At one point earlier this month, he said 153 students were quarantined, primarily as a result of three infected students on two buses at different times. Those students have since returned to school, but the large number in quarantine drove the district to switch from in-person to a hybrid learning model for fifth through 12th grade students last week. One group of students will attend in-person classes Monday and Tuesday, while the other group will attend Thursday and Friday. This plan, Malmberg said, should reduce the amount of students who need to be quarantined if there is a positive case, as there are fewer students on the buses and in the classrooms, allowing for increased social distancing measures.

“The main purpose for our shift was, it’s better to have kids in school at least two days a week rather than 150 kids out for 14 days,” he said. “So the goal is obviously to keep more kids here without having to quarantine them.”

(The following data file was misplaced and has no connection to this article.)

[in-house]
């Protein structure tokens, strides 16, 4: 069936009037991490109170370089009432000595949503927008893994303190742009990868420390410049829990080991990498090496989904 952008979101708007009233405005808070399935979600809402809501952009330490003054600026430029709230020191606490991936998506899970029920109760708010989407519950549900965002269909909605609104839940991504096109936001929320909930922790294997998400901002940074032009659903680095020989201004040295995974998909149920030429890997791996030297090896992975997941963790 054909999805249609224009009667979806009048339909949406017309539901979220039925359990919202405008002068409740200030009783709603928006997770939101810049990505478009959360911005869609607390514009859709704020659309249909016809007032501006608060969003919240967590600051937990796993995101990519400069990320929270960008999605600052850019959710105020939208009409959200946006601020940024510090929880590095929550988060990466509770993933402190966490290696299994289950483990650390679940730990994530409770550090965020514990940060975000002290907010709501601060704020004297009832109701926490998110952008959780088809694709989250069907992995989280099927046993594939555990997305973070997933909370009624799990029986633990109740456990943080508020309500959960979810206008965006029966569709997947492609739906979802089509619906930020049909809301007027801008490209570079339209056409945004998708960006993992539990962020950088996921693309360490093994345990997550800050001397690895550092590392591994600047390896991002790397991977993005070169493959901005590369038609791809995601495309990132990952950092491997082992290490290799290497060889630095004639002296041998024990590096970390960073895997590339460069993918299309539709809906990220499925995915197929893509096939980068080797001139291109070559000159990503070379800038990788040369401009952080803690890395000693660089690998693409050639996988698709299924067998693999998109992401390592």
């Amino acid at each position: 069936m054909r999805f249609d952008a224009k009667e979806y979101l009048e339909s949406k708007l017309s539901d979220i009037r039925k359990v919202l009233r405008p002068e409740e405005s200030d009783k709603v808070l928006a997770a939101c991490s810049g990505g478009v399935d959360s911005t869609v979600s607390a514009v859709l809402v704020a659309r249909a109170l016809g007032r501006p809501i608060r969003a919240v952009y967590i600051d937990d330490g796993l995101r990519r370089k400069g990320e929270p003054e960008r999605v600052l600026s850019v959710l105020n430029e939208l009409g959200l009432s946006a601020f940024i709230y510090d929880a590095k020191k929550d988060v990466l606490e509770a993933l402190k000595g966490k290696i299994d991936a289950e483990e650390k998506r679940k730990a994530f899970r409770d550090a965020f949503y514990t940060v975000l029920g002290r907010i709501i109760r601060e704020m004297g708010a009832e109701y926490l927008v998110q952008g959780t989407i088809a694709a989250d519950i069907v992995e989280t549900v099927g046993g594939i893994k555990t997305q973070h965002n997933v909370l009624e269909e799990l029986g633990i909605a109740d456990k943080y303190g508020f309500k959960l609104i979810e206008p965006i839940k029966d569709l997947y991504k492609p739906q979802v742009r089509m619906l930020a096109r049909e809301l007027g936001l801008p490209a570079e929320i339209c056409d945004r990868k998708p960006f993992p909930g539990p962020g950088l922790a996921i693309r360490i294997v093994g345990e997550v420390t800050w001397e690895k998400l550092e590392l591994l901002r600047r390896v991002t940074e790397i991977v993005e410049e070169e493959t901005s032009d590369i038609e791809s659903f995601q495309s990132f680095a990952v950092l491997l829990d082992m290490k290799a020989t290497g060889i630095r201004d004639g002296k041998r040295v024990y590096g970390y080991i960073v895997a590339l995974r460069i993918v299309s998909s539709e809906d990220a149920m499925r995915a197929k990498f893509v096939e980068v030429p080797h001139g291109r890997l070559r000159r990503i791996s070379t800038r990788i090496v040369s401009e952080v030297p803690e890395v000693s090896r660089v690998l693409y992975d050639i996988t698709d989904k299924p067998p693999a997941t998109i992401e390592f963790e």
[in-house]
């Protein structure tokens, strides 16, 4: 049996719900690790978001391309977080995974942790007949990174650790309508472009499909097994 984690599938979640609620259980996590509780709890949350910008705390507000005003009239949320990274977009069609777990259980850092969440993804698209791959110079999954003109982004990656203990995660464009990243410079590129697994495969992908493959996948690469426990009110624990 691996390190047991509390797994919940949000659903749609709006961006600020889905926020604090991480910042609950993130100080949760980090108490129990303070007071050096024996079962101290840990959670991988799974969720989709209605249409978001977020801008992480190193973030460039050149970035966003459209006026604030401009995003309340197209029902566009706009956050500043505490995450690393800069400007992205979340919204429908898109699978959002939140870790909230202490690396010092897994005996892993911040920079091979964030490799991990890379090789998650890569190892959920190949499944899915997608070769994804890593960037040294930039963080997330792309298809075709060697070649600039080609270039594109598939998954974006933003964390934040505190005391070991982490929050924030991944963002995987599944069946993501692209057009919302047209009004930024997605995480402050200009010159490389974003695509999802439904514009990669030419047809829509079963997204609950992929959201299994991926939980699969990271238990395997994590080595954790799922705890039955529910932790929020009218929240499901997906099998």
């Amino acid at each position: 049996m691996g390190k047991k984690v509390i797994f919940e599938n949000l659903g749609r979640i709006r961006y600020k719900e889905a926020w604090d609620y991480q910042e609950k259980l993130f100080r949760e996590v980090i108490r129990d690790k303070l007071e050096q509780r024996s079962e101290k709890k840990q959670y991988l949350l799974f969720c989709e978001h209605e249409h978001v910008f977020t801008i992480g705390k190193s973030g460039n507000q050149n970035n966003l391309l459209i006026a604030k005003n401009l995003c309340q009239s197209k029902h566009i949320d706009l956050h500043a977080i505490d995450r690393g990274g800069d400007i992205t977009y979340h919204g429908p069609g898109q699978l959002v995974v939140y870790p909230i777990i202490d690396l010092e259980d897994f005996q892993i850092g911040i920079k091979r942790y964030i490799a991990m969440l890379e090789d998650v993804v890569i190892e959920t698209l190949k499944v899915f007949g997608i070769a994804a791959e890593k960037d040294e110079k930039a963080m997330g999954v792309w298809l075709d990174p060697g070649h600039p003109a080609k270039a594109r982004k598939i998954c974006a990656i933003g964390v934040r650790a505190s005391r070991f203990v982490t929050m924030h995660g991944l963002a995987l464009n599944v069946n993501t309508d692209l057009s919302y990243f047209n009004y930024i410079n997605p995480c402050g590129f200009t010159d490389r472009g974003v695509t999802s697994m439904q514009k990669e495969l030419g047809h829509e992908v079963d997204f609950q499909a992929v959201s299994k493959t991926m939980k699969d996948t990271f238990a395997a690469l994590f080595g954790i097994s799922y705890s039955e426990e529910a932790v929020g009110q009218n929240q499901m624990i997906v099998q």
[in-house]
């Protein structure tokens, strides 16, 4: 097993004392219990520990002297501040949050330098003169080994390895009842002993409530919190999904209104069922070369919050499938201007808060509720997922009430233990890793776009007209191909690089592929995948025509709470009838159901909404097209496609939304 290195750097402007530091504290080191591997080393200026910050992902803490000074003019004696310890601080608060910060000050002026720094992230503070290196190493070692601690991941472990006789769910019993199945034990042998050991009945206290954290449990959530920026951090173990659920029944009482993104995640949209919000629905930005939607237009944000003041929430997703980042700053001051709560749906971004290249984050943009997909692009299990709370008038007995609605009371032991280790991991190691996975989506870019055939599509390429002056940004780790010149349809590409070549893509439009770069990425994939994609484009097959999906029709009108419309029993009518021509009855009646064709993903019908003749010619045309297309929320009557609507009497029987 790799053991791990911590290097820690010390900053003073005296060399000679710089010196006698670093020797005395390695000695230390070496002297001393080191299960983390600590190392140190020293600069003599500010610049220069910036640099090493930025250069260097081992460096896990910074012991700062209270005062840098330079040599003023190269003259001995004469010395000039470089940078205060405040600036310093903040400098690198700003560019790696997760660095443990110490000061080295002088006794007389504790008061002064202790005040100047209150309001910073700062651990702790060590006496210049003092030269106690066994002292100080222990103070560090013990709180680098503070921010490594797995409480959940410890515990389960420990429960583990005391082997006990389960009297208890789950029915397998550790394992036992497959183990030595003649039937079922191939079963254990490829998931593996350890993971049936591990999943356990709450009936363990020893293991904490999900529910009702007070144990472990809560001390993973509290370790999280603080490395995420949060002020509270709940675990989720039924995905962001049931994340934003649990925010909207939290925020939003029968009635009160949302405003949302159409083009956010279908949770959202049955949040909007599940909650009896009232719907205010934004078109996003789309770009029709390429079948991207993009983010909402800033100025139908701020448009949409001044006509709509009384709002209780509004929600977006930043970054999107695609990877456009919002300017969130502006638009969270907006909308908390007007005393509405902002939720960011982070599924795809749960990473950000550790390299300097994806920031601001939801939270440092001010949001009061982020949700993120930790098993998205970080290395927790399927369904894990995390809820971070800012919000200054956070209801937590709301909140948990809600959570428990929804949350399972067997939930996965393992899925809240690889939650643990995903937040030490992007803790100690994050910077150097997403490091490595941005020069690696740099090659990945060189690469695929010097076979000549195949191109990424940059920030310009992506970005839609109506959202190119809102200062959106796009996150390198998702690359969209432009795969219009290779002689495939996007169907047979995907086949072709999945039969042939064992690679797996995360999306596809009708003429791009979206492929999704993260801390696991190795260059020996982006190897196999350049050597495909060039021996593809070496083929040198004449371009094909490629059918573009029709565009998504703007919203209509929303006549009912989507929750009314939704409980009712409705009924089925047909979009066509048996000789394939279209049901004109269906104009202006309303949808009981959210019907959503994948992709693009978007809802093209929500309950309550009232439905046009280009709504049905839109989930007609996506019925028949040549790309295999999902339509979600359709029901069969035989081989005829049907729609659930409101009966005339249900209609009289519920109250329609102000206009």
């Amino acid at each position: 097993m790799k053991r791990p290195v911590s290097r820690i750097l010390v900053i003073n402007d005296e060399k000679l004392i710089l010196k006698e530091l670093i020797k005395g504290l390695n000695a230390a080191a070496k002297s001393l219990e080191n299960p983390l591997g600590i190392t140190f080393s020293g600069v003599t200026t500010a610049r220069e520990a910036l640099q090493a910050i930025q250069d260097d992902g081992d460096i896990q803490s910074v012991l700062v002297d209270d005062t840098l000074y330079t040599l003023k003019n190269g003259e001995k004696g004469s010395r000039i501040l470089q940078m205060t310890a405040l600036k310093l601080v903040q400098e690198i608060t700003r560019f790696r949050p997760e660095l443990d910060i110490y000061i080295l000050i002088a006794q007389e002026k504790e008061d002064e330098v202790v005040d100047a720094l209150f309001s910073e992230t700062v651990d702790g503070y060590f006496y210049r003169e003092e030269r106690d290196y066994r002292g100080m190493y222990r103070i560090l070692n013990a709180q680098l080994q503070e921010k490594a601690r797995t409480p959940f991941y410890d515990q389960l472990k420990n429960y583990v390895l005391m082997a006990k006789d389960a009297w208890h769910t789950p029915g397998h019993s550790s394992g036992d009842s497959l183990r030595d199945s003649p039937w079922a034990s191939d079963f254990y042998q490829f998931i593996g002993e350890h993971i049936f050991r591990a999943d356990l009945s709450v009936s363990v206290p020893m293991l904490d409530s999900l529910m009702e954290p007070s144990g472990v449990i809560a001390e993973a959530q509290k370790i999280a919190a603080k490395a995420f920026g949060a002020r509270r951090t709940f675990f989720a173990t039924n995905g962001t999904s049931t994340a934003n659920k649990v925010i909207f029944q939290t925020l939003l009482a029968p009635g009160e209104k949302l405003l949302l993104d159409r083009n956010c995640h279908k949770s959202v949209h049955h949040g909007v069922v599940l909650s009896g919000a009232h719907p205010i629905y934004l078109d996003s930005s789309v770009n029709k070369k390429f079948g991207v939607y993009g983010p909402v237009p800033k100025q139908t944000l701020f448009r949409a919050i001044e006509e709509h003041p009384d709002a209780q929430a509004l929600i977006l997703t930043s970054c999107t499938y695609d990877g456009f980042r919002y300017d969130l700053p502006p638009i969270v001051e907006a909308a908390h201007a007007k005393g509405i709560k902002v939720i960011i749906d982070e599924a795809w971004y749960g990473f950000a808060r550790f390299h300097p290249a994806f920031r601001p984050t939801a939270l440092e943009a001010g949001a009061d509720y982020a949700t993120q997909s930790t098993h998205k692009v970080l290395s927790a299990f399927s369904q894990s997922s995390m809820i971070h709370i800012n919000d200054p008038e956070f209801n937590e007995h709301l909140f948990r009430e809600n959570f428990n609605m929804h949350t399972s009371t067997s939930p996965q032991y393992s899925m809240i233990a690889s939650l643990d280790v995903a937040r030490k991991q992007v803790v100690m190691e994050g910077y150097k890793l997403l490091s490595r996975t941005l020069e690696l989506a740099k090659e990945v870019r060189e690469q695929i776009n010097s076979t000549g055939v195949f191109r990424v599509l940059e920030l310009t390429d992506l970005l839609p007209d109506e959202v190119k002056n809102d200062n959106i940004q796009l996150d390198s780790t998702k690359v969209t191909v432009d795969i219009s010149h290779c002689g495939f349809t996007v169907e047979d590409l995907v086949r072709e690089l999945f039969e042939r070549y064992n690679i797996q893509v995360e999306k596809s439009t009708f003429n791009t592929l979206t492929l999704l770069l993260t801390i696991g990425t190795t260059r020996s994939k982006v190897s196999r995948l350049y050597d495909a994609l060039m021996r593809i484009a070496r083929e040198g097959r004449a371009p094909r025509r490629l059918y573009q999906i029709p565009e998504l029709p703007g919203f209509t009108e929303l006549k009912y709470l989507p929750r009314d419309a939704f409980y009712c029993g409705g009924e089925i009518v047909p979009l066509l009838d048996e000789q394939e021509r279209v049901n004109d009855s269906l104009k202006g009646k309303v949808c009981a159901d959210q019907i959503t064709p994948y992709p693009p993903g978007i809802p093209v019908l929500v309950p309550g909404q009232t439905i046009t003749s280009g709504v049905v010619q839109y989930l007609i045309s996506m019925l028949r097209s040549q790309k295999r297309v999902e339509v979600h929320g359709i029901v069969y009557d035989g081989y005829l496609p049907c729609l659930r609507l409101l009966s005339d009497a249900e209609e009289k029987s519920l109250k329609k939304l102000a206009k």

So far teachers and principals have been impressed with the number of kids logging onto their classes regularly during the hybrid learning, though there are some struggles with not everyone participating.

As of Tuesday, Malmberg said the district was not contact tracing any cases, though there may be instances of students or staff at home of their own volition because a family member has symptoms.


Pine River-Backus

Pine River-Backus Schools announced Tuesday afternoon seventh through 12th grade students would finish off the week — Oct. 28-30 — in a distance learning format, as opposed to their remote learning model.

Pine River-Backus Schools. Kelly Humphrey / Brainerd Dispatch

The change is due to possible COVID-19 exposure to a number of essential personnel, the district announced in a Facebook post.

Though the secondary students already started school in a remote format, it differs from the distance learning of last spring, with students logging into each class via Zoom at the appointed time and essentially taking an online class. The district has offered in-person options for students who need extra help or for whom virtual classes are not learning. And Fridays have been flex days for students to come to the school and meet face-to-face with teachers if they need. The in-person options will not be available during this distance learning time.

Homecoming activities are postponed.

THERESA BOURKE may be reached at or 218-855-5860. Follow her on Twitter at .
Theresa Bourke started working at the Dispatch in July 2018, covering Brainerd city government and area education, including Brainerd Public Schools and Central Lakes College.
What To Read Next
Get Local


Must Reads